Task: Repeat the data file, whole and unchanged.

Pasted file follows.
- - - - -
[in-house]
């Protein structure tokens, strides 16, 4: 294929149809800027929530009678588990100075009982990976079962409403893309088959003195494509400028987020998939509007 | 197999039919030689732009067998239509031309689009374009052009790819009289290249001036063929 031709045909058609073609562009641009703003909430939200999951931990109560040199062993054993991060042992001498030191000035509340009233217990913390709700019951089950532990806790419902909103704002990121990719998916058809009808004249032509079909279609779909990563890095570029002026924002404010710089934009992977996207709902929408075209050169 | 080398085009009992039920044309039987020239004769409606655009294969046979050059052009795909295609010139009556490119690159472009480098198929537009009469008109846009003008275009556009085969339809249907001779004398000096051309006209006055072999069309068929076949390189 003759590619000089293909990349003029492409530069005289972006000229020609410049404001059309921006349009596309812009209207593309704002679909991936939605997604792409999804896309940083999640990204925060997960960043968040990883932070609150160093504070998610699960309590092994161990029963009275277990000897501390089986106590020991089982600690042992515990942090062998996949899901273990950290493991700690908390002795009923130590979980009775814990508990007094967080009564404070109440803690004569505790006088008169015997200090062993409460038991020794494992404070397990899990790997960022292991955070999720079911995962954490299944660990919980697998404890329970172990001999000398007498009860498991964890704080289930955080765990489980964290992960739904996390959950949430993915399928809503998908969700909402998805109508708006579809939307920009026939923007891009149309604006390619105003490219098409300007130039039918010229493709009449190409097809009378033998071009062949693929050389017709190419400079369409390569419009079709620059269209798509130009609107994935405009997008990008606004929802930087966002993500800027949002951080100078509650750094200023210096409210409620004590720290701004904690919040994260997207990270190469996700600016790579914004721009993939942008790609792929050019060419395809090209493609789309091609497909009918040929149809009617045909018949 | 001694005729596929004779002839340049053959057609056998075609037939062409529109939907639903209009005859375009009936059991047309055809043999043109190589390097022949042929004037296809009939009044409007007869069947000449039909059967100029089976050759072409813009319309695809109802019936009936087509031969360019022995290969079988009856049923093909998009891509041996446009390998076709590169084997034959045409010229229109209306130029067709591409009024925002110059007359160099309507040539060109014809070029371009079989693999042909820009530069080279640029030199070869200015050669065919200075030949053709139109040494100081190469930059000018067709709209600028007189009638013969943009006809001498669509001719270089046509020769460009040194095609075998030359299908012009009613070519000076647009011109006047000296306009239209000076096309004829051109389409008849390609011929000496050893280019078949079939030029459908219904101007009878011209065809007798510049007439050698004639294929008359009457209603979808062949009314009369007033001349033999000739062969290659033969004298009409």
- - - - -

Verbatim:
[in-house]
């Protein structure tokens, strides 16, 4: 294929149809800027929530009678588990100075009982990976079962409403893309088959003195494509400028987020998939509007 | 197999039919030689732009067998239509031309689009374009052009790819009289290249001036063929 031709045909058609073609562009641009703003909430939200999951931990109560040199062993054993991060042992001498030191000035509340009233217990913390709700019951089950532990806790419902909103704002990121990719998916058809009808004249032509079909279609779909990563890095570029002026924002404010710089934009992977996207709902929408075209050169 | 080398085009009992039920044309039987020239004769409606655009294969046979050059052009795909295609010139009556490119690159472009480098198929537009009469008109846009003008275009556009085969339809249907001779004398000096051309006209006055072999069309068929076949390189 003759590619000089293909990349003029492409530069005289972006000229020609410049404001059309921006349009596309812009209207593309704002679909991936939605997604792409999804896309940083999640990204925060997960960043968040990883932070609150160093504070998610699960309590092994161990029963009275277990000897501390089986106590020991089982600690042992515990942090062998996949899901273990950290493991700690908390002795009923130590979980009775814990508990007094967080009564404070109440803690004569505790006088008169015997200090062993409460038991020794494992404070397990899990790997960022292991955070999720079911995962954490299944660990919980697998404890329970172990001999000398007498009860498991964890704080289930955080765990489980964290992960739904996390959950949430993915399928809503998908969700909402998805109508708006579809939307920009026939923007891009149309604006390619105003490219098409300007130039039918010229493709009449190409097809009378033998071009062949693929050389017709190419400079369409390569419009079709620059269209798509130009609107994935405009997008990008606004929802930087966002993500800027949002951080100078509650750094200023210096409210409620004590720290701004904690919040994260997207990270190469996700600016790579914004721009993939942008790609792929050019060419395809090209493609789309091609497909009918040929149809009617045909018949 | 001694005729596929004779002839340049053959057609056998075609037939062409529109939907639903209009005859375009009936059991047309055809043999043109190589390097022949042929004037296809009939009044409007007869069947000449039909059967100029089976050759072409813009319309695809109802019936009936087509031969360019022995290969079988009856049923093909998009891509041996446009390998076709590169084997034959045409010229229109209306130029067709591409009024925002110059007359160099309507040539060109014809070029371009079989693999042909820009530069080279640029030199070869200015050669065919200075030949053709139109040494100081190469930059000018067709709209600028007189009638013969943009006809001498669509001719270089046509020769460009040194095609075998030359299908012009009613070519000076647009011109006047000296306009239209000076096309004829051109389409008849390609011929000496050893280019078949079939030029459908219904101007009878011209065809007798510049007439050698004639294929008359009457209603979808062949009314009369007033001349033999000739062969290659033969004298009409």